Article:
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European Commission Opens Investigation into Suspected Price Restrictions by Electronic Goods Producers

Following the recent warning by the European Commission (“Commission”) in its Preliminary Report on the e-Commerce Sector Inquiry, the Commission has announced that it has launched a full fledged investigation into four major electronic goods makers’ agreements and practices with online retailers. The investigation focuses on retail price restrictions suspected of breaching EU competition law, and further signals to consumer goods producers in all sectors that they should review and amend potentially non-compliant pricing practices or face the risk of significant sanctions. While the current investigation targets only four companies, this investigation will have an impact on companies throughout the consumer electronics sector.


It has long been accepted that a supplier can recommend resale prices to a reseller, provided that the reseller retains its discretion to set its own resale prices.  However, as considered in our recent alert, in September 2016 the Commission expressed a potential concern that whilst increasingly sophisticated price monitoring software (and the resultant price transparency) may be pro-competitive, these are also making it easier to detect deviations from suppliers’ recommended resale prices. This in turn allows suppliers to retaliate against those deviations and may possibly limit retailers’ incentives to deviate from such pricing recommendations in the first place.

Although the Commission did not go so far as to expressly condemn recommended resale prices or price monitoring in its Preliminary Report, the Commission warned that it may open investigations into specific companies to ensure compliance with EU rules on restrictive business practices. It called for “…companies to review their current distribution contracts and bring them in line with EU competition rules if they are not”.

The Commission has been true to its word.

New Investigation and Implications for Suppliers of Consumer Goods

The Commission has launched a formal investigation into whether four prominent electronic goods makers have breached EU competition law rules by restricting the ability of online retailers to set their own prices for widely used consumer electronics products such as household appliances, notebooks and hi-fi products. The Commission has drawn particular attention to its concern that the use of pricing software that automatically adapts retail prices to those of leading competitors is aggravating suspected price restrictions.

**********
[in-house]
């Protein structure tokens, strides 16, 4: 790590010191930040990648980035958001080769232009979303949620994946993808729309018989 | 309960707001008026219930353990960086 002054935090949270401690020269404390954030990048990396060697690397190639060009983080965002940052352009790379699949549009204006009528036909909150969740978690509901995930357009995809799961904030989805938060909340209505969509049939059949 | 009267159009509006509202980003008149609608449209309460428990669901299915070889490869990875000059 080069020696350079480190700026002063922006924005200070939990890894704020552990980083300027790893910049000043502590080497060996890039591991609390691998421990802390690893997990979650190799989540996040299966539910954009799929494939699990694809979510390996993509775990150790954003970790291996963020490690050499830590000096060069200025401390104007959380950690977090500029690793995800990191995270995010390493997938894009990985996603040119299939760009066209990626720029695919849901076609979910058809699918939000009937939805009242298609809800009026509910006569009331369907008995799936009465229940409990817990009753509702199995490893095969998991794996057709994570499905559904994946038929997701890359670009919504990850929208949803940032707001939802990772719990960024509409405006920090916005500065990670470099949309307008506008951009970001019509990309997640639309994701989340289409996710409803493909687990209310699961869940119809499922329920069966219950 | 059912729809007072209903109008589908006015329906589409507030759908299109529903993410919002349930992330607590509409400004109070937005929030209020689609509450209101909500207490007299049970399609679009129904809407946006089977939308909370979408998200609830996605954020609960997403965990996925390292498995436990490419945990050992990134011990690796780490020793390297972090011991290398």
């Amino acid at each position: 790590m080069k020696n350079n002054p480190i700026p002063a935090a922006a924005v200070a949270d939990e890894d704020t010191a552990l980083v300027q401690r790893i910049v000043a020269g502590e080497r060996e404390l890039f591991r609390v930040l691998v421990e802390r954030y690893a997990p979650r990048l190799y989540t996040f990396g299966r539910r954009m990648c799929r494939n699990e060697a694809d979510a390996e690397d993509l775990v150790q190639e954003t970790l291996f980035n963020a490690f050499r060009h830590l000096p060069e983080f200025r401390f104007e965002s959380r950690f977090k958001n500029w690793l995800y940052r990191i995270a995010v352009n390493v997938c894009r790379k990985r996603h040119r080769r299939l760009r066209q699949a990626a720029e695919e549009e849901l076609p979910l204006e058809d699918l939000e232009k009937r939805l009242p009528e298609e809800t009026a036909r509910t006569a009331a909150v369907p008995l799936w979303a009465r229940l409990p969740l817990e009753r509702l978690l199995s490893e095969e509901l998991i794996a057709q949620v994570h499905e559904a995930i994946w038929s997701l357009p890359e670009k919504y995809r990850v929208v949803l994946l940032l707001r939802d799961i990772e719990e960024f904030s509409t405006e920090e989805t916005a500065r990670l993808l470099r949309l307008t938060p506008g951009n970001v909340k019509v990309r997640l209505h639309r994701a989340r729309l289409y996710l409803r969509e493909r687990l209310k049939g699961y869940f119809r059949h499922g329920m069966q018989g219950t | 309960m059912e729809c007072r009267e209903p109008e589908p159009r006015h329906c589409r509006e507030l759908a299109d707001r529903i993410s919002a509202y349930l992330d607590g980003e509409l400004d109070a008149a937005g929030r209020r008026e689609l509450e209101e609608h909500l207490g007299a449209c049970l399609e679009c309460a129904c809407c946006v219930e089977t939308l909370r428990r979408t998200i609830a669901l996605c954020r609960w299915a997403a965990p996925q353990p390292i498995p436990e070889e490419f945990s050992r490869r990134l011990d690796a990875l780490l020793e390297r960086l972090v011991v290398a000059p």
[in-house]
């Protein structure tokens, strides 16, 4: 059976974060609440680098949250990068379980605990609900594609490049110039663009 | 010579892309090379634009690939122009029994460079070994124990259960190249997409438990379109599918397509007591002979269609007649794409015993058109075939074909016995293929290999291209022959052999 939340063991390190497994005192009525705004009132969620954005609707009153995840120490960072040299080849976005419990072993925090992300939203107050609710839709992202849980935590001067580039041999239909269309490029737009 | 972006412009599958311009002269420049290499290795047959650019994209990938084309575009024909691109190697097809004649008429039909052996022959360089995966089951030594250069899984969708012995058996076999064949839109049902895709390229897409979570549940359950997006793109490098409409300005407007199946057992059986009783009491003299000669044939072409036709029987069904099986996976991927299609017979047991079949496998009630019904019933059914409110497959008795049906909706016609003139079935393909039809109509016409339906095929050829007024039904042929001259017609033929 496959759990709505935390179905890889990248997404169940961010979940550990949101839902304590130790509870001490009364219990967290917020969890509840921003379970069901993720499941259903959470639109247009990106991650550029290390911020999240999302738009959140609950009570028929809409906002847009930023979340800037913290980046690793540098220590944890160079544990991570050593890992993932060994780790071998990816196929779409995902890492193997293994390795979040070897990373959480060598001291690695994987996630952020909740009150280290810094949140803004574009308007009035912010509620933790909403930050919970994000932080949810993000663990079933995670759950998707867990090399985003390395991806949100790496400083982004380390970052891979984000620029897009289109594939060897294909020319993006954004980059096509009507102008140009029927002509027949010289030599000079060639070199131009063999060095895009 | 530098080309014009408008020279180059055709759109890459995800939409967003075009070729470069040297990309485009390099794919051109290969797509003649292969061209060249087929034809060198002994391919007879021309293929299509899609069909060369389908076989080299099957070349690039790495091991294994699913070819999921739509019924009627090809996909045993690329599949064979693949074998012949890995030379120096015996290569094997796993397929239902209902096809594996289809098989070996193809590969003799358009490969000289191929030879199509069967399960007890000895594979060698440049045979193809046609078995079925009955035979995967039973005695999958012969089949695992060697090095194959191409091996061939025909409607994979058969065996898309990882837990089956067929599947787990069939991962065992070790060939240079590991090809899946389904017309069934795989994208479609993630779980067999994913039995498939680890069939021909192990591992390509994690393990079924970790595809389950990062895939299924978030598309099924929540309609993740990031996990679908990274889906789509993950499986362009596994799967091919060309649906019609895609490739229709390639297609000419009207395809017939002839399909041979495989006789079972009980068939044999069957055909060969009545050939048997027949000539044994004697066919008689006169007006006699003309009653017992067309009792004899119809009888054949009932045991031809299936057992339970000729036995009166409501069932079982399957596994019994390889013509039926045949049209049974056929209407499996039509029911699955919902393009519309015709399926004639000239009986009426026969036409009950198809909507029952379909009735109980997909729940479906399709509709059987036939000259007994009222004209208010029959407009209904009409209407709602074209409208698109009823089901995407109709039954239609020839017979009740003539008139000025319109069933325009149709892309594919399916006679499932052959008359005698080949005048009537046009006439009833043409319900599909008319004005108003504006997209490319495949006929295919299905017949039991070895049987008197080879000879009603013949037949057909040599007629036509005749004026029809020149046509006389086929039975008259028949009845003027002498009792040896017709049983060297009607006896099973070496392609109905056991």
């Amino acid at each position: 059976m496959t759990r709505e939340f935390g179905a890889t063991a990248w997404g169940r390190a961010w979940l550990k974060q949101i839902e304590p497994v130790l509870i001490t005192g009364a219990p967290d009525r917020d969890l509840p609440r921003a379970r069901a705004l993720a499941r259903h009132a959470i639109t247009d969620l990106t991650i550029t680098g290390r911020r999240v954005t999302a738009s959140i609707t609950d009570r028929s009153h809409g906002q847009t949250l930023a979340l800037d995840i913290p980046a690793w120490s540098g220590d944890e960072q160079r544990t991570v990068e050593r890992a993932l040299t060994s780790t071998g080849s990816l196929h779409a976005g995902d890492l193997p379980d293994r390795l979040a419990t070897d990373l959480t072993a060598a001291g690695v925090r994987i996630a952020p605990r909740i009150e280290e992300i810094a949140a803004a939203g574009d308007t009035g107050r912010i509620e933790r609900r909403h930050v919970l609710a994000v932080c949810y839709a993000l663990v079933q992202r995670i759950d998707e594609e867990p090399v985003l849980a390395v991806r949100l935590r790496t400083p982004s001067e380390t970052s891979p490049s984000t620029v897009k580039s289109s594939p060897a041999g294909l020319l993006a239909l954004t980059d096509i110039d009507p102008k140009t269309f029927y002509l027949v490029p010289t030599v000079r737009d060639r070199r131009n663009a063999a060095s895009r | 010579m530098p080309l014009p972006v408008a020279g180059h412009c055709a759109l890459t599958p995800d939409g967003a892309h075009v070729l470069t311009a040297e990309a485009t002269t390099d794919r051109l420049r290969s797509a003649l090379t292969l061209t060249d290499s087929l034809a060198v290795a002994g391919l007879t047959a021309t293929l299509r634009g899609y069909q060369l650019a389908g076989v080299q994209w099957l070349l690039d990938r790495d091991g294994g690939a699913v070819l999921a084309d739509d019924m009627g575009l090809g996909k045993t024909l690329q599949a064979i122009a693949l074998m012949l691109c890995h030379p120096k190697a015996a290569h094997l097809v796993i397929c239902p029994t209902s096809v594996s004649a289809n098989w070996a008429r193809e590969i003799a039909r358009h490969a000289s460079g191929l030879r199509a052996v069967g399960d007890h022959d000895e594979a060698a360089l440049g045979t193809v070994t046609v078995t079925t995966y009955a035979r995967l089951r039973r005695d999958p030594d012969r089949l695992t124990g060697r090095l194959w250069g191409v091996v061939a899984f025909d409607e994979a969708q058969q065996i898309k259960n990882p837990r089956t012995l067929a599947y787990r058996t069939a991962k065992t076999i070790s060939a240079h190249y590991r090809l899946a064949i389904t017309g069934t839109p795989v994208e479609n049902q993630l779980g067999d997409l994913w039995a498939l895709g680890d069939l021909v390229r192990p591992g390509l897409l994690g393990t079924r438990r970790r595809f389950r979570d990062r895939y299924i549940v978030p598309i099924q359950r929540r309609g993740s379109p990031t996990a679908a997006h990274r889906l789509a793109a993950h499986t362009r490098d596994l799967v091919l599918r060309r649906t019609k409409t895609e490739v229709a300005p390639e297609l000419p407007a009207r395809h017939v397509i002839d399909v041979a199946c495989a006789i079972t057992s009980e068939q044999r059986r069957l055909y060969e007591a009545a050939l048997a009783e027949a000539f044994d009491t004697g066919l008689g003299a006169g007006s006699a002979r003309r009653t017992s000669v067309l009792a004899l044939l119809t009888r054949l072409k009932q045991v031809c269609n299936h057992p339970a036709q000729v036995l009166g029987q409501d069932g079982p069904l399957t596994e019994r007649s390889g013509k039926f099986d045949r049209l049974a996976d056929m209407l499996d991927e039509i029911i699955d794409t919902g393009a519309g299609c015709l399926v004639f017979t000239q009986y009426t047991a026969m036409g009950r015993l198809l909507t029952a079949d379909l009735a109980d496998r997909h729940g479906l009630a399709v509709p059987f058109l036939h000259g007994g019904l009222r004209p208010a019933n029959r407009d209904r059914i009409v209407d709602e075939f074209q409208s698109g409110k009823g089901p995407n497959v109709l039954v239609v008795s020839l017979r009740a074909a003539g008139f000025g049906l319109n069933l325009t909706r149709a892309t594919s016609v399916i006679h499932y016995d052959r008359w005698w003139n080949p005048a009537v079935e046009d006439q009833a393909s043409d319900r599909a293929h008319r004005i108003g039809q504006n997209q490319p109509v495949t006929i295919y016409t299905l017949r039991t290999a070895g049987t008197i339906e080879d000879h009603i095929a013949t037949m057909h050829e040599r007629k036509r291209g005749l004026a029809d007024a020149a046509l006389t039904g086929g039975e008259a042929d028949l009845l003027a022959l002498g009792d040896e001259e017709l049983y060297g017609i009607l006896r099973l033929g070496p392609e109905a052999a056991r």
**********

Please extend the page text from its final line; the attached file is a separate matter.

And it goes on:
The investigation is a reflection of the Commission’s renewed interest and activism in the area of retail prices, particularly online, and is expected to be the start of a significant wave of enforcement efforts which mirrors the increasing scrutiny of national competition authorities into suspected resale price maintenance. Although this particular investigation focuses on electronic goods, suppliers of other types of consumer goods will also be deemed to have been put on notice and should expect potential investigations in the future.  

Declan C. Gallivan, trainee solicitor, also contributed to this article.

Copyright 2020 K & L GatesNational Law Review, Volume VII, Number 39



About this Author

Scott S. Megregian, Global Antitrust, Competition and Trade Regulation Attorney, KL Gates Law firm

Scott Megregian is Co-Practice Group Coordinator of the firm’s global Antitrust, Competition and Trade Regulation practice group and a partner in the firm’s London and Brussels offices. He is a Competition and Regulatory partner and has more than 25 years of antitrust and competition experience, drawn from both sides of the Atlantic and spans transactional, dispute resolution, government investigation, regulatory and counselling engagements. Scott has extensive experience advising clients in the mining and metals, energy, chemicals, defence, sports and intellectual...

Gabriela R. Da Costa, Senior Associate, KL Gates
Senior Associate

Gabriela da Costa is a senior associate in K&L Gates’s London office where she is a member of the antitrust, competition & trade regulation practice group. 

Gabriela advises clients on a wide range of competition matters, including restrictive practices and agreements, abuses of dominance, merger control, procurement and state aid. Gabriela has extensive experience in advising manufacturers in a variety of sectors, including leading consumer electronics, sports and fashion brands, on designing and implementing effective distribution...